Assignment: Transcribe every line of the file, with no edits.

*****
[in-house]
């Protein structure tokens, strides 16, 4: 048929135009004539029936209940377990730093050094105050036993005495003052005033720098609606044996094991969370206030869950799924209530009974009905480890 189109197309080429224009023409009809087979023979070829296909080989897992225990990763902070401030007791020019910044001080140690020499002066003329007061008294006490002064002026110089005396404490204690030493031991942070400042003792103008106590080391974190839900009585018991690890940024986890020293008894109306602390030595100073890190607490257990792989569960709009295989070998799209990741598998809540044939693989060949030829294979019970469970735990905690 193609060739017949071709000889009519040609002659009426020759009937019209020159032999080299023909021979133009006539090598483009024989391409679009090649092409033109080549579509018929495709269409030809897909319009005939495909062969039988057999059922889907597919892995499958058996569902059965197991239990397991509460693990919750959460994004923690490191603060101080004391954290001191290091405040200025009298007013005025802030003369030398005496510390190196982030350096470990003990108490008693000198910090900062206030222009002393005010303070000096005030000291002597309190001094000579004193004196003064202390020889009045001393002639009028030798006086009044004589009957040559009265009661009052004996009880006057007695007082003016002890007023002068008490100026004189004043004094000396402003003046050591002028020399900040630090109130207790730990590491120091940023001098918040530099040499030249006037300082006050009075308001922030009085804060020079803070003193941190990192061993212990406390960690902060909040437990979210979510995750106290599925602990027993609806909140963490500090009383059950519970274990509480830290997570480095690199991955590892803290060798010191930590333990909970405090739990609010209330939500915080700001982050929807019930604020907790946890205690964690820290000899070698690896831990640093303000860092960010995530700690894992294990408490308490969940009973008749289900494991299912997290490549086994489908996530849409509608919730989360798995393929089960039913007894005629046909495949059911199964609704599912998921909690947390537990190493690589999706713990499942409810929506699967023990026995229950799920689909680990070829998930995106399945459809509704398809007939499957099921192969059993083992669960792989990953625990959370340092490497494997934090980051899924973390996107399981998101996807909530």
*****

[in-house]
């Protein structure tokens, strides 16, 4: 048929135009004539029936209940377990730093050094105050036993005495003052005033720098609606044996094991969370206030869950799924209530009974009905480890 189109197309080429224009023409009809087979023979070829296909080989897992225990990763902070401030007791020019910044001080140690020499002066003329007061008294006490002064002026110089005396404490204690030493031991942070400042003792103008106590080391974190839900009585018991690890940024986890020293008894109306602390030595100073890190607490257990792989569960709009295989070998799209990741598998809540044939693989060949030829294979019970469970735990905690 193609060739017949071709000889009519040609002659009426020759009937019209020159032999080299023909021979133009006539090598483009024989391409679009090649092409033109080549579509018929495709269409030809897909319009005939495909062969039988057999059922889907597919892995499958058996569902059965197991239990397991509460693990919750959460994004923690490191603060101080004391954290001191290091405040200025009298007013005025802030003369030398005496510390190196982030350096470990003990108490008693000198910090900062206030222009002393005010303070000096005030000291002597309190001094000579004193004196003064202390020889009045001393002639009028030798006086009044004589009957040559009265009661009052004996009880006057007695007082003016002890007023002068008490100026004189004043004094000396402003003046050591002028020399900040630090109130207790730990590491120091940023001098918040530099040499030249006037300082006050009075308001922030009085804060020079803070003193941190990192061993212990406390960690902060909040437990979210979510995750106290599925602990027993609806909140963490500090009383059950519970274990509480830290997570480095690199991955590892803290060798010191930590333990909970405090739990609010209330939500915080700001982050929807019930604020907790946890205690964690820290000899070698690896831990640093303000860092960010995530700690894992294990408490308490969940009973008749289900494991299912997290490549086994489908996530849409509608919730989360798995393929089960039913007894005629046909495949059911199964609704599912998921909690947390537990190493690589999706713990499942409810929506699967023990026995229950799920689909680990070829998930995106399945459809509704398809007939499957099921192969059993083992669960792989990953625990959370340092490497494997934090980051899924973390996107399981998101996807909530």